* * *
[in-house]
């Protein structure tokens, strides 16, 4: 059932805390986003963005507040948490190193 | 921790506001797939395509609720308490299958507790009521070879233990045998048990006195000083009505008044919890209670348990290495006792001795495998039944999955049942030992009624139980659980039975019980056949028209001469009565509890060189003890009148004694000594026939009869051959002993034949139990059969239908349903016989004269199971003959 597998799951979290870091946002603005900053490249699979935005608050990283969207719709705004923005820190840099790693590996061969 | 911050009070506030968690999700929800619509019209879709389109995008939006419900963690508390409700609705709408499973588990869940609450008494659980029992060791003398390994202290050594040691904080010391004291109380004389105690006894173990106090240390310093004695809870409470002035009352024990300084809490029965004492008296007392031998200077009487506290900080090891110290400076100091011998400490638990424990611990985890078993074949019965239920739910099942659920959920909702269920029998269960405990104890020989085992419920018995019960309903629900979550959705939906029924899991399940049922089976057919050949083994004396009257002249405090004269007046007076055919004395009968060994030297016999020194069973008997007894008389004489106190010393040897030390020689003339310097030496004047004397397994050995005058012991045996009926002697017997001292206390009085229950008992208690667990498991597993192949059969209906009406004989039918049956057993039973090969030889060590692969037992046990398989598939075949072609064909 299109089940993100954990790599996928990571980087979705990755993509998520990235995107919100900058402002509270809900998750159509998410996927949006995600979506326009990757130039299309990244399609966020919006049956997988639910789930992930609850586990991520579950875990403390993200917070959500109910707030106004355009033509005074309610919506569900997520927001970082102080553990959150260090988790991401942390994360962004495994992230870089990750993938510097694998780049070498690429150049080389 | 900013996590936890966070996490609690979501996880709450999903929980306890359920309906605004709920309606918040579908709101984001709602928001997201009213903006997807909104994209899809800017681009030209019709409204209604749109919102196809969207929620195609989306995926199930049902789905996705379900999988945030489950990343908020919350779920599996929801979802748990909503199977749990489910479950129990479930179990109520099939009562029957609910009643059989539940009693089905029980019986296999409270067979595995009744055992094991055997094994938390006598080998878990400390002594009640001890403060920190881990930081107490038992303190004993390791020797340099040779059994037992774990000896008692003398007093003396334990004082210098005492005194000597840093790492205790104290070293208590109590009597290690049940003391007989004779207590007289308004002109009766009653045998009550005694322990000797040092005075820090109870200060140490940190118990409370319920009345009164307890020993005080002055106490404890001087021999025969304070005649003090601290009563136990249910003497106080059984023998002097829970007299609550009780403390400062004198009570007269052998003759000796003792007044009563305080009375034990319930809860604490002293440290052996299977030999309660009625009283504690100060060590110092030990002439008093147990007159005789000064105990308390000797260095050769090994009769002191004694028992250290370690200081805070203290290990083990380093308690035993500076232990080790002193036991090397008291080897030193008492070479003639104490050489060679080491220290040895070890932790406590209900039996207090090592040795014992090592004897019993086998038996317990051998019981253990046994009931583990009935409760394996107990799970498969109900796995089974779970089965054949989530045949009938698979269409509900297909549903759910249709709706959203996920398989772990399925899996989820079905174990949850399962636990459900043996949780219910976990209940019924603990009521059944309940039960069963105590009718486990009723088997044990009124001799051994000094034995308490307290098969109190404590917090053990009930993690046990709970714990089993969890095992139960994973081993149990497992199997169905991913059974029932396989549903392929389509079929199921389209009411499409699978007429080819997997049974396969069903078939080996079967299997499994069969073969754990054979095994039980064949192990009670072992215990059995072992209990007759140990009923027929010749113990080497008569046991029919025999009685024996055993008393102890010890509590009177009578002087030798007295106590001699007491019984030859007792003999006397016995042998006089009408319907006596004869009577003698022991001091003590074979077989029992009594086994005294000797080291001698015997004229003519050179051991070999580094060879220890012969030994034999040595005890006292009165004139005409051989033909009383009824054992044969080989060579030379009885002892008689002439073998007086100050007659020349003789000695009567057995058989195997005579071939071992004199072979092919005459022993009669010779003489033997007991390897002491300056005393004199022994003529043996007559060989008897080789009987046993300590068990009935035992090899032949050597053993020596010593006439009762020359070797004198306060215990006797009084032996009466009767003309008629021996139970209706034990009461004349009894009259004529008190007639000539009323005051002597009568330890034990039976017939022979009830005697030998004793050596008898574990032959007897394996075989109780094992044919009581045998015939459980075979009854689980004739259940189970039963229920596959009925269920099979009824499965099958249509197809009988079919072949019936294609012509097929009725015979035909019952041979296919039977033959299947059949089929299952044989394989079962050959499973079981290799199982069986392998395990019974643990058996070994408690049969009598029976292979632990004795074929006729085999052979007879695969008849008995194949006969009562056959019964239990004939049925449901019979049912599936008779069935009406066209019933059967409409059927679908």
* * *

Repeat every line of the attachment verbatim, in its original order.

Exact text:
[in-house]
């Protein structure tokens, strides 16, 4: 059932805390986003963005507040948490190193 | 921790506001797939395509609720308490299958507790009521070879233990045998048990006195000083009505008044919890209670348990290495006792001795495998039944999955049942030992009624139980659980039975019980056949028209001469009565509890060189003890009148004694000594026939009869051959002993034949139990059969239908349903016989004269199971003959 597998799951979290870091946002603005900053490249699979935005608050990283969207719709705004923005820190840099790693590996061969 | 911050009070506030968690999700929800619509019209879709389109995008939006419900963690508390409700609705709408499973588990869940609450008494659980029992060791003398390994202290050594040691904080010391004291109380004389105690006894173990106090240390310093004695809870409470002035009352024990300084809490029965004492008296007392031998200077009487506290900080090891110290400076100091011998400490638990424990611990985890078993074949019965239920739910099942659920959920909702269920029998269960405990104890020989085992419920018995019960309903629900979550959705939906029924899991399940049922089976057919050949083994004396009257002249405090004269007046007076055919004395009968060994030297016999020194069973008997007894008389004489106190010393040897030390020689003339310097030496004047004397397994050995005058012991045996009926002697017997001292206390009085229950008992208690667990498991597993192949059969209906009406004989039918049956057993039973090969030889060590692969037992046990398989598939075949072609064909 299109089940993100954990790599996928990571980087979705990755993509998520990235995107919100900058402002509270809900998750159509998410996927949006995600979506326009990757130039299309990244399609966020919006049956997988639910789930992930609850586990991520579950875990403390993200917070959500109910707030106004355009033509005074309610919506569900997520927001970082102080553990959150260090988790991401942390994360962004495994992230870089990750993938510097694998780049070498690429150049080389 | 900013996590936890966070996490609690979501996880709450999903929980306890359920309906605004709920309606918040579908709101984001709602928001997201009213903006997807909104994209899809800017681009030209019709409204209604749109919102196809969207929620195609989306995926199930049902789905996705379900999988945030489950990343908020919350779920599996929801979802748990909503199977749990489910479950129990479930179990109520099939009562029957609910009643059989539940009693089905029980019986296999409270067979595995009744055992094991055997094994938390006598080998878990400390002594009640001890403060920190881990930081107490038992303190004993390791020797340099040779059994037992774990000896008692003398007093003396334990004082210098005492005194000597840093790492205790104290070293208590109590009597290690049940003391007989004779207590007289308004002109009766009653045998009550005694322990000797040092005075820090109870200060140490940190118990409370319920009345009164307890020993005080002055106490404890001087021999025969304070005649003090601290009563136990249910003497106080059984023998002097829970007299609550009780403390400062004198009570007269052998003759000796003792007044009563305080009375034990319930809860604490002293440290052996299977030999309660009625009283504690100060060590110092030990002439008093147990007159005789000064105990308390000797260095050769090994009769002191004694028992250290370690200081805070203290290990083990380093308690035993500076232990080790002193036991090397008291080897030193008492070479003639104490050489060679080491220290040895070890932790406590209900039996207090090592040795014992090592004897019993086998038996317990051998019981253990046994009931583990009935409760394996107990799970498969109900796995089974779970089965054949989530045949009938698979269409509900297909549903759910249709709706959203996920398989772990399925899996989820079905174990949850399962636990459900043996949780219910976990209940019924603990009521059944309940039960069963105590009718486990009723088997044990009124001799051994000094034995308490307290098969109190404590917090053990009930993690046990709970714990089993969890095992139960994973081993149990497992199997169905991913059974029932396989549903392929389509079929199921389209009411499409699978007429080819997997049974396969069903078939080996079967299997499994069969073969754990054979095994039980064949192990009670072992215990059995072992209990007759140990009923027929010749113990080497008569046991029919025999009685024996055993008393102890010890509590009177009578002087030798007295106590001699007491019984030859007792003999006397016995042998006089009408319907006596004869009577003698022991001091003590074979077989029992009594086994005294000797080291001698015997004229003519050179051991070999580094060879220890012969030994034999040595005890006292009165004139005409051989033909009383009824054992044969080989060579030379009885002892008689002439073998007086100050007659020349003789000695009567057995058989195997005579071939071992004199072979092919005459022993009669010779003489033997007991390897002491300056005393004199022994003529043996007559060989008897080789009987046993300590068990009935035992090899032949050597053993020596010593006439009762020359070797004198306060215990006797009084032996009466009767003309008629021996139970209706034990009461004349009894009259004529008190007639000539009323005051002597009568330890034990039976017939022979009830005697030998004793050596008898574990032959007897394996075989109780094992044919009581045998015939459980075979009854689980004739259940189970039963229920596959009925269920099979009824499965099958249509197809009988079919072949019936294609012509097929009725015979035909019952041979296919039977033959299947059949089929299952044989394989079962050959499973079981290799199982069986392998395990019974643990058996070994408690049969009598029976292979632990004795074929006729085999052979007879695969008849008995194949006969009562056959019964239990004939049925449901019979049912599936008779069935009406066209019933059967409409059927679908």